Issue 62: Bristol Kite Festival

In between the Portsmouth and Bristol festivals, a few things happened that bear mentioning before I shift onto the Bristol festival. As Portsmouth had wrapped up on the Sunday and Monday was what the British refer to as a “bank holiday”, early on in the planning of the UK trip, we decided we’d hold one of our Rev clinics on the Portsmouth field with the help of Kiteworld UK. And WHAT a fine time that was! It was easily the largest clinic we have ever held, topping out at over 30 participants, and ranging in skill levels from the newest flyers who had just gotten bitten by the Rev bug to well experienced hands who usually ended up helping others. As we have found with other clinics that we’ve have held in North America, seemingly everyone managed to leave with some new knowledge under their belts and some new friends to fly with. What more could you ask for of a clinic? We even got Joe Hadzicki himself involved in teaching people, to the point where we quite literally had to drag him off the field on Tuesday night in order to go and eat dinner with us. Now that’s keen spirit…Afterwards, we popped back to the Jones Manor for another night’s stay before heading off to Bristol itself, with a quick stop in at Stonehenge. In a perfect world, we would have been able to fly on this site, however, it’s a roped off area so direct access is tough without spending some time dealing with the authorities…

Our first day in Bristol ended up being one of simple relaxation, an actual day off to just wander around the city a little bit, hit an ancient pub and eventually, dinner with Avril and other organizers with the festival. Which made for a pretty fine day in all. It’s one thing that always struck me about the UK that was so different from really anywhere on our side of the ocean, the sheer age of the country. Stonehenge predates the building of the Pyramids in Egypt. Mike and I toured through a church that parts of had been standing since the 12th century. We managed to have a beer in the famous Llndoger Trow, the pub referenced in Robert Louis Stevenson’s Treasure Island. Every where you looked, the sense of hundreds of years in every direction was often overwhelming. I’d love to go back and explore all of the UK at some future point.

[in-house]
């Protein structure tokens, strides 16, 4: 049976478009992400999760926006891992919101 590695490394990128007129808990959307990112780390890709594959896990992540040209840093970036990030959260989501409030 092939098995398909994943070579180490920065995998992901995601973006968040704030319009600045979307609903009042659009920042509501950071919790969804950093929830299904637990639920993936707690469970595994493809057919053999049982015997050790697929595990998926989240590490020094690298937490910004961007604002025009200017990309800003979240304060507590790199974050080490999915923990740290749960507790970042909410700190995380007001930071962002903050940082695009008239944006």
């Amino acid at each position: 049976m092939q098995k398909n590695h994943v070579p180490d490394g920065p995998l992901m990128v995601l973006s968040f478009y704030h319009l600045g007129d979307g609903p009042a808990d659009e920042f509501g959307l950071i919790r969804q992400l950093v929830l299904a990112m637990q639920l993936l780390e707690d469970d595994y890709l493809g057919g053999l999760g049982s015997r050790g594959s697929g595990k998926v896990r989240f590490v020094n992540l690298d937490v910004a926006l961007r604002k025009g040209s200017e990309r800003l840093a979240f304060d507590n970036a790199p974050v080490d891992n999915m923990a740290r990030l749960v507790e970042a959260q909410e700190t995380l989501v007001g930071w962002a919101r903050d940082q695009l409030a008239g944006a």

As I mentioned in the article about our time in Portsmouth, what had initially brought us over to the UK was a two fold reason. First, it was to be a great big birthday party for Revolution, celebrating 20 years of their kite designs, which have easily become the most predominant quad kite ever made, and for that matter, probably the sole 20 year old kite design still used actively in competition. That’s quite the acheivment! But, also, 20 years ago, the iconic and first (to the best of our knowledge so far…) Rev team, The Decorators. While they didn’t initially start as a team flying Revs (their first appearance at Bristol was as a Rok team) by the early 90s, they were on Rev 1s and stayed on them ever since, charting a path for all other quad teams to follow over the years. While they have mostly been quiet over the past few years, they have never missed a Bristol festival and even last year saw them doing a few more events, with more planned for the next year as well. So, two excellent reasons to celebrate! Actually one further reason, it was the 30th anniversary for the festival itself. I think that’s enough reasons to hold a party eh?